the Ex timing will be down at 190 duration.
    Crank this up to 202 and the cross charging effect adds more power than it looses due to a reduction in power "stroke ".
    Rather than go even higher ( been there done that , moved on ) the next trick is to cut the piston skirts such that there is about 3mm of exposed port at TDC.
    This creates havoc with the jetting , but using pumper carbs , they can be tuned way wierd and fix that issue.
    In my experements with World Champ open jetski title engines , the "bottom open " port is capable of more power than the other option of going REAL high on the Ex duration.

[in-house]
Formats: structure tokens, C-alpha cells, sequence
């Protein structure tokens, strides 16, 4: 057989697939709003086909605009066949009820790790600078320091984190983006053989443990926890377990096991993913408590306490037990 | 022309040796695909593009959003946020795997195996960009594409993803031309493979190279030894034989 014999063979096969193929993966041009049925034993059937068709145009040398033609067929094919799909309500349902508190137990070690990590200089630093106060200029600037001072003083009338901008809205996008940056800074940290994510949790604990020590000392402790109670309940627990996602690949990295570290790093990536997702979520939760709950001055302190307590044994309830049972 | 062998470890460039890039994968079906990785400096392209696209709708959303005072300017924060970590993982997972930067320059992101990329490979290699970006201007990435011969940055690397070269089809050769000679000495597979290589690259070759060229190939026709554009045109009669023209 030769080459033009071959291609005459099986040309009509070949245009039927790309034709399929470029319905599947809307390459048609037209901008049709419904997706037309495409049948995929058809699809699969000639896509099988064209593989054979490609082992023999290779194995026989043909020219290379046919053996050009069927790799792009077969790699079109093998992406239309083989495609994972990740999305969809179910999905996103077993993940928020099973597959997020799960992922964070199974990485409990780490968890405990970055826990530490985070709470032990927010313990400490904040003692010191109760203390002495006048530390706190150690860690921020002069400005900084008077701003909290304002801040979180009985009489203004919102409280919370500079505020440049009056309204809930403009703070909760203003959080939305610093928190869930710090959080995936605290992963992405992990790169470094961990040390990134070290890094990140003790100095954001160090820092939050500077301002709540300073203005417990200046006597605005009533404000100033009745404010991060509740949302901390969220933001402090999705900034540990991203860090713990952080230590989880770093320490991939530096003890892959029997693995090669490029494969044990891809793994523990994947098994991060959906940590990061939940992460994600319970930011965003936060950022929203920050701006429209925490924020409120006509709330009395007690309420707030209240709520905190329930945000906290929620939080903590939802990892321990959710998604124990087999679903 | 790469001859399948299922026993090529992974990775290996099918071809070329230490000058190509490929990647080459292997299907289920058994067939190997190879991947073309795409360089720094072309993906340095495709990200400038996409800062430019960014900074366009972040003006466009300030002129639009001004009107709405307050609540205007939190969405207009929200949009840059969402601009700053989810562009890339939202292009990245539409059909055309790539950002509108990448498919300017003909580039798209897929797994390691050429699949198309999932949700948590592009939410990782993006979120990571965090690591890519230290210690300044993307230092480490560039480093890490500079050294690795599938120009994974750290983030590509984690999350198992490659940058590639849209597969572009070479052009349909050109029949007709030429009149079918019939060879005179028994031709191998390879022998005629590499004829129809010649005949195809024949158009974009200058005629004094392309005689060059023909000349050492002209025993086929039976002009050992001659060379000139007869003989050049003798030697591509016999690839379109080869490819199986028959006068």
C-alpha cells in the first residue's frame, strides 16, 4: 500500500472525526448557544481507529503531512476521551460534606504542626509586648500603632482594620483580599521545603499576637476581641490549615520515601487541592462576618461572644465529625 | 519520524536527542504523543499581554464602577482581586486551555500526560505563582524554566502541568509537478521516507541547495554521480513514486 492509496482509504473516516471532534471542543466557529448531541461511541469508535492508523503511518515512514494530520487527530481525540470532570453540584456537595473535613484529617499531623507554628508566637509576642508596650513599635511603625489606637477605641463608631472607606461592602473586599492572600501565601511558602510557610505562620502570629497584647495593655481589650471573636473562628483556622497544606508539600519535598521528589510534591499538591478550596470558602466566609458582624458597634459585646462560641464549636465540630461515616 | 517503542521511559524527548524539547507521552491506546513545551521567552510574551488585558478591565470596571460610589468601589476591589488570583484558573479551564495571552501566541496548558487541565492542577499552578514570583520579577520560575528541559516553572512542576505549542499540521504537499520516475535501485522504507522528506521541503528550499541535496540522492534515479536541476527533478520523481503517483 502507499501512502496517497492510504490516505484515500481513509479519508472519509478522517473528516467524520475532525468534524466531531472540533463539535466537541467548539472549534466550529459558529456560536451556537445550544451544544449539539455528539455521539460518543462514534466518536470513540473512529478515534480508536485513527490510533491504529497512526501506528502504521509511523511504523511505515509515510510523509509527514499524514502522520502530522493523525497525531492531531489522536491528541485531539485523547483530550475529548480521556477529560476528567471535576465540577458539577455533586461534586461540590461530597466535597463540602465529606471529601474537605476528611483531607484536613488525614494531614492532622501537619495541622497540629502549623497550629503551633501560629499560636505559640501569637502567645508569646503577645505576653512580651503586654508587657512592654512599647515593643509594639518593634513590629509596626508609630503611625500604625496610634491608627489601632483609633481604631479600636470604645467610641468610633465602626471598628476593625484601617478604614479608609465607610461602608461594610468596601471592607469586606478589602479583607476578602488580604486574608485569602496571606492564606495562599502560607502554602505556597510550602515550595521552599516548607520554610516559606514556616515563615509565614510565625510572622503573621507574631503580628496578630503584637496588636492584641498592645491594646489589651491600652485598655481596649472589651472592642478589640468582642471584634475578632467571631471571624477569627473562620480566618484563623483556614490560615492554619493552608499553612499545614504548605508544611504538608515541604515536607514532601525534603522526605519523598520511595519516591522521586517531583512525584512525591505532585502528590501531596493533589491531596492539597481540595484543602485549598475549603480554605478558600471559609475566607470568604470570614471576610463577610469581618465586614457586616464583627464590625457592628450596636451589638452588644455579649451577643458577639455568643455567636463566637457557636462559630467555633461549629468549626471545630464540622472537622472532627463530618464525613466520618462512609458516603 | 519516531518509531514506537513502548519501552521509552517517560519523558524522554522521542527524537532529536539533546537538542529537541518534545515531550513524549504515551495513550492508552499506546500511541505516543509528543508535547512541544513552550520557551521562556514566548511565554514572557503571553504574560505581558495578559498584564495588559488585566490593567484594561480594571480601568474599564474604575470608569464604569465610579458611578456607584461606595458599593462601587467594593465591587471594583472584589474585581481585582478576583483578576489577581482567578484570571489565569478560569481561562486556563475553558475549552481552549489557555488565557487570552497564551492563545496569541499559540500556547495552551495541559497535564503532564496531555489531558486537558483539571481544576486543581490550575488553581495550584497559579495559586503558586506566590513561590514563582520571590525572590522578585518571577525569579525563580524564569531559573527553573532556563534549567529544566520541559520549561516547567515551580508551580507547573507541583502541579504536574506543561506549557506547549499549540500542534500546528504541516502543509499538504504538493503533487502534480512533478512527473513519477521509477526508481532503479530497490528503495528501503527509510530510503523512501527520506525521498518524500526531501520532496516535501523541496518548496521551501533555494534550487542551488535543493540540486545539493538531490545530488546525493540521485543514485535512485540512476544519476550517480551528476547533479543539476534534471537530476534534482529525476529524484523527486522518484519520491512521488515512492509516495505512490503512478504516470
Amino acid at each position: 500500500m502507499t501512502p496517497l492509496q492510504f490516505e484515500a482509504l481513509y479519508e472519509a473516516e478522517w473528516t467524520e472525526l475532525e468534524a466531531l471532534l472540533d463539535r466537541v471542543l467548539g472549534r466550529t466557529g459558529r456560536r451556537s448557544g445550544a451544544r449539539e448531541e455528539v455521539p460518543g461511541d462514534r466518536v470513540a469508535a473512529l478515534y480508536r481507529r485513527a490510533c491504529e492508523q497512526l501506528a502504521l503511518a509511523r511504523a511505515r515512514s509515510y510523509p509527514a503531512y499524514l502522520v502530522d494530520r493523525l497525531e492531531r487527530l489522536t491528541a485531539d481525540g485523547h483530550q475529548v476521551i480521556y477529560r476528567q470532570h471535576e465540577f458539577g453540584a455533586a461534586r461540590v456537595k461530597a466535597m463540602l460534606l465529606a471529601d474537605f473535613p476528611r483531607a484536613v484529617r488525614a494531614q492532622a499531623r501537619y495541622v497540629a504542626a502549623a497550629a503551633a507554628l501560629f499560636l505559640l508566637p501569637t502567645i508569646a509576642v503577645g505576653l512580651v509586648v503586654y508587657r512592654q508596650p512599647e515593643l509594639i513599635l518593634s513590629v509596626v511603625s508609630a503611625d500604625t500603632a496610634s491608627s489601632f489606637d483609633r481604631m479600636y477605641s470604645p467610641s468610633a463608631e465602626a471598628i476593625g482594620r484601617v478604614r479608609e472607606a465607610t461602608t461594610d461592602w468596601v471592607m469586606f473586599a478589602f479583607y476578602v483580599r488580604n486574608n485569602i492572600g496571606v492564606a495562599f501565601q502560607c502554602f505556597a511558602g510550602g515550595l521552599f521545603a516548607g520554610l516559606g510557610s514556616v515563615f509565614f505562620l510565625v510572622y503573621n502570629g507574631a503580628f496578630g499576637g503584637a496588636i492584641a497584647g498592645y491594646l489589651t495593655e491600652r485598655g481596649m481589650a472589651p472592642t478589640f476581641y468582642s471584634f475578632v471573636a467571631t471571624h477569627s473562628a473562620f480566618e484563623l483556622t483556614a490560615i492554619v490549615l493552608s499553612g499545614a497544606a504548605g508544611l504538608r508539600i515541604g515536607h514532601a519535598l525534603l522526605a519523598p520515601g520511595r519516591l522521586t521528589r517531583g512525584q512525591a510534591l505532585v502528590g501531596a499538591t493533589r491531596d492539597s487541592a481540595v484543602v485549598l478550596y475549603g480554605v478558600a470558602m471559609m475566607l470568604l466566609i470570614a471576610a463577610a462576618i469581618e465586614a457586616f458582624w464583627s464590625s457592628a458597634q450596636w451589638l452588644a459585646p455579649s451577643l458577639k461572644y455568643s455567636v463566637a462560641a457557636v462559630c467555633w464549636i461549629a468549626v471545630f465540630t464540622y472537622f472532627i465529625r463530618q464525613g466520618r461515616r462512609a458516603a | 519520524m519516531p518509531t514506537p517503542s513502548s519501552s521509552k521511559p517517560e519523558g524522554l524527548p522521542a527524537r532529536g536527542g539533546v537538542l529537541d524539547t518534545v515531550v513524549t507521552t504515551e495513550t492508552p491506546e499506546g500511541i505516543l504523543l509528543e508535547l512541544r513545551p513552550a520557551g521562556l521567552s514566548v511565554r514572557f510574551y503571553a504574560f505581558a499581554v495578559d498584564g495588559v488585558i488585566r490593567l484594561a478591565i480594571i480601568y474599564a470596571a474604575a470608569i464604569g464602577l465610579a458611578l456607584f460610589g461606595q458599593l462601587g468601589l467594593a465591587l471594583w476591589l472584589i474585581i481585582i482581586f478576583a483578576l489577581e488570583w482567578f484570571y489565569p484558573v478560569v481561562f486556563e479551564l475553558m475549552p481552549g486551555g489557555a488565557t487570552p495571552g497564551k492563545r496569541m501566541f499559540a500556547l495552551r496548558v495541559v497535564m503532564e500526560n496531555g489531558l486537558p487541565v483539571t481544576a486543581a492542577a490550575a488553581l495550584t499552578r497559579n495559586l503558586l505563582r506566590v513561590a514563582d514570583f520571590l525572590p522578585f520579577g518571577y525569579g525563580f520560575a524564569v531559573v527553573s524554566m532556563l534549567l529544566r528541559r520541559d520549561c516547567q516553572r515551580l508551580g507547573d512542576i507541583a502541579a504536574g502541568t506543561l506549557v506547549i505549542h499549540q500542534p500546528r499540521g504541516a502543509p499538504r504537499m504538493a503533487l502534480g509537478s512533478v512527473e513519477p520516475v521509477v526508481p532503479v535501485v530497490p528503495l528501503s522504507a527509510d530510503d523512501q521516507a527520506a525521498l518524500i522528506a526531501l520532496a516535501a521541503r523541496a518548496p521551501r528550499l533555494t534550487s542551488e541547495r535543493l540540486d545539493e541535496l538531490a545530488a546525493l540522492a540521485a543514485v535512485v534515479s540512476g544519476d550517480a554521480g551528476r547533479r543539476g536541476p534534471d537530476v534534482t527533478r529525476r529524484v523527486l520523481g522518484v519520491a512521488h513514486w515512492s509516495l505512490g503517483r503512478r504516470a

Ive got a thing thats unique and new.To prove it I'll have the last laugh on you.Cause instead of one head I got two.And you know two heads are better than one.

  7. #34492
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    Quote Originally Posted by wobbly View Post
    What would be considered " normal " in a twin cylinder with a single pipe ( as simply by using a single you are by defenition creating low bmep )
    the Ex timing will be down at 190 duration.
    Crank this up to 202 and the cross charging effect adds more power than it looses due to a reduction in power "stroke ".
    Rather than go even higher ( been there done that , moved on ) the next trick is to cut the piston skirts such that there is about 3mm of exposed port at TDC.
    This creates havoc with the jetting , but using pumper carbs , they can be tuned way wierd and fix that issue.